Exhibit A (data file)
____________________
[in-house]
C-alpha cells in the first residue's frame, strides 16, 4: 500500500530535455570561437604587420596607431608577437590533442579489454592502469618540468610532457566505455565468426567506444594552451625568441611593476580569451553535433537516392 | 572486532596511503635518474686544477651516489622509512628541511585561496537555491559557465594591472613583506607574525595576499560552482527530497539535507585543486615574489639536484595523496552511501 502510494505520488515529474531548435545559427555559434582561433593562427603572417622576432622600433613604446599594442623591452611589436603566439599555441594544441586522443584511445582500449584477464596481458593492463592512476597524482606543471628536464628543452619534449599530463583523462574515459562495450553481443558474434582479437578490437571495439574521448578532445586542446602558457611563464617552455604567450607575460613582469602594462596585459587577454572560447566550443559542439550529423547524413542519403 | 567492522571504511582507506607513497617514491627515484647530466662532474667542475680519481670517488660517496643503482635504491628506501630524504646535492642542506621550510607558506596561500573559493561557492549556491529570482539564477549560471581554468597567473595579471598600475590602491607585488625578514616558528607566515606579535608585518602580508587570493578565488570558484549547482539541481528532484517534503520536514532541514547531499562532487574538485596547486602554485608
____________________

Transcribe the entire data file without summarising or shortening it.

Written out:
[in-house]
C-alpha cells in the first residue's frame, strides 16, 4: 500500500530535455570561437604587420596607431608577437590533442579489454592502469618540468610532457566505455565468426567506444594552451625568441611593476580569451553535433537516392 | 572486532596511503635518474686544477651516489622509512628541511585561496537555491559557465594591472613583506607574525595576499560552482527530497539535507585543486615574489639536484595523496552511501 502510494505520488515529474531548435545559427555559434582561433593562427603572417622576432622600433613604446599594442623591452611589436603566439599555441594544441586522443584511445582500449584477464596481458593492463592512476597524482606543471628536464628543452619534449599530463583523462574515459562495450553481443558474434582479437578490437571495439574521448578532445586542446602558457611563464617552455604567450607575460613582469602594462596585459587577454572560447566550443559542439550529423547524413542519403 | 567492522571504511582507506607513497617514491627515484647530466662532474667542475680519481670517488660517496643503482635504491628506501630524504646535492642542506621550510607558506596561500573559493561557492549556491529570482539564477549560471581554468597567473595579471598600475590602491607585488625578514616558528607566515606579535608585518602580508587570493578565488570558484549547482539541481528532484517534503520536514532541514547531499562532487574538485596547486602554485608